Previously Rol Nautic has been unable to lift out catamarans as its current travel hoist can only handle vessels with less than 6.5m beam. Next year there’ll be a second Rol Nautic yard in the commercial docks (roughly a 10-minute taxi ride away), with two new lifts – one with a hoist capacity of 850 tonnes and nearly 16m beam, and another capable of lifting boats of 120 tonnes and up to 9m beam, which will enable the company to offer more multihull services. Alternative options for haul outs include a boatyard on the south of Gran Canaria at Pasito Blanco, and there are three boatyards in Lanzarote, including one in Aracife which can lift catamarans with a beam of over 8m.
Across the road from Rol Nautic is Alisios, another doorway almost every ARC skipper will step through. Alisios is a rigging specialist company that has also worked with the ARC rally since it was founded 26 years ago. Owner Octavio Jimenez estimates they see around 200 boats taking part in one of the ARC rallies each year – most of them within just a few weeks in late October and early November.
Alisios’s services now range from rigging, sails and electronics, to engines and deck equipment. It’s also an official service provider for brands including North Sails, Lagoon, Beneteau, Fountaine Pajot and Nautitech.
The most common reason ARC sailors contact the Alisios team is to book a rig inspection (they work closely with ARC stalwart Jerry ‘the Rigger’ Henwood), easily inspecting 10 rigs a day in the run-up to departure. Participants can book their rig check online before arriving in Las Palmas, though Jimenez reiterates that confirming their rig check early is key.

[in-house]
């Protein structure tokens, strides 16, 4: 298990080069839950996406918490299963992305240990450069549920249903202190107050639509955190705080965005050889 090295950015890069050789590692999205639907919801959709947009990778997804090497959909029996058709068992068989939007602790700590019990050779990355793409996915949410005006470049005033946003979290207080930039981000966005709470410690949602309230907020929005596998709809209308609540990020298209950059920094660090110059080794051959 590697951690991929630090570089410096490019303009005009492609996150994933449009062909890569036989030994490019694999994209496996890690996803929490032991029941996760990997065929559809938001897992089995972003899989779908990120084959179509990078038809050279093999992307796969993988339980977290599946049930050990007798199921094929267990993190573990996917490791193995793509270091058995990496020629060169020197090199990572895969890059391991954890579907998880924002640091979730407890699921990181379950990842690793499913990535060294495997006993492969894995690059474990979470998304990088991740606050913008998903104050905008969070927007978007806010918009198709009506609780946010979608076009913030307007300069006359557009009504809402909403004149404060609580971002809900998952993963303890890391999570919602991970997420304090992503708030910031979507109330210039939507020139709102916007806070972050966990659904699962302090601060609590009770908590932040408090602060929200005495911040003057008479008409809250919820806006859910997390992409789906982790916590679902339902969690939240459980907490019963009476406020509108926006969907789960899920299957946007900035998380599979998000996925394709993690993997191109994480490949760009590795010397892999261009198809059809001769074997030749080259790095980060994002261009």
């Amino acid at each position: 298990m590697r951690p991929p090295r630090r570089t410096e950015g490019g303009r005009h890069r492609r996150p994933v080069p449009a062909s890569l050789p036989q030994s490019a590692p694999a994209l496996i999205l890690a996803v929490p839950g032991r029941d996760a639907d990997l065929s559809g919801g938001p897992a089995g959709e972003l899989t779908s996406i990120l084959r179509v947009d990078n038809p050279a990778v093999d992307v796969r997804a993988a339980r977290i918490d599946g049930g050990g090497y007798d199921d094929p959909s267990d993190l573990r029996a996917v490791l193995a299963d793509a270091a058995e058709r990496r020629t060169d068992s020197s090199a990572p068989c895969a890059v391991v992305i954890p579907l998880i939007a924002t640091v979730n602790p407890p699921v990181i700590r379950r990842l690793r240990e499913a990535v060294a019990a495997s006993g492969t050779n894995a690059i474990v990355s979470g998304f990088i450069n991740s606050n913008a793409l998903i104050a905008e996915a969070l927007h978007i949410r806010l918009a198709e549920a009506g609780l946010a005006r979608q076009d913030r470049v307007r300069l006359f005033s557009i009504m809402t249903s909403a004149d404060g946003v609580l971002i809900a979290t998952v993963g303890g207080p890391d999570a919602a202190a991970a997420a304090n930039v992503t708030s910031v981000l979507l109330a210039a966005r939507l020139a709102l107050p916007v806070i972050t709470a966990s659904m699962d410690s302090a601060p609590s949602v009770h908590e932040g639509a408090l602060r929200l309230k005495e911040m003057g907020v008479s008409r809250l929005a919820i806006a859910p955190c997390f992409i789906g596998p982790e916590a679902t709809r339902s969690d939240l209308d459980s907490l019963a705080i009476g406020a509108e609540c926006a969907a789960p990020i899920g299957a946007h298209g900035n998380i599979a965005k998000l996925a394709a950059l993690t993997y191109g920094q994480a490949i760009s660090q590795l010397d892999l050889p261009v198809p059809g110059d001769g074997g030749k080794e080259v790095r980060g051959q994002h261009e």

“The problem is that years ago sailors would arrive here as early as August, and leave the boat here for us to work on. But now so many people arrive just one week before. It’s almost impossible if you find some problems.”
Among the most common issues the rigging team finds are torsion problems in wire forestays with furling systems, cracked swages and broken wires – often single wires that are hard to spot without an expert eye – in terminals. “But we always solve it, nobody misses the start!”
For many cruisers a key reason for signing up with the ARC in the first place is its stringent safety requirements, and every yacht is subject to a safety check before departure. However, an initial inspection can now be done remotely so any deficiencies can be rectified before arriving in Las Palmas.
“My advice to anyone thinking of doing this is to take advantage of the opportunity to do an early safety equipment check, which you can do via a video call during August and September,” says Wyatt. “You can do it when you’re closer to home, and have a better chance of getting items from your preferred supplier. If you’ve been through the equipment list, there shouldn’t be anything on there that you haven’t got.”
Las Palmas chandleries are well stocked with ARC-mandated items, right down to St Lucia and Grenada courtesy flags.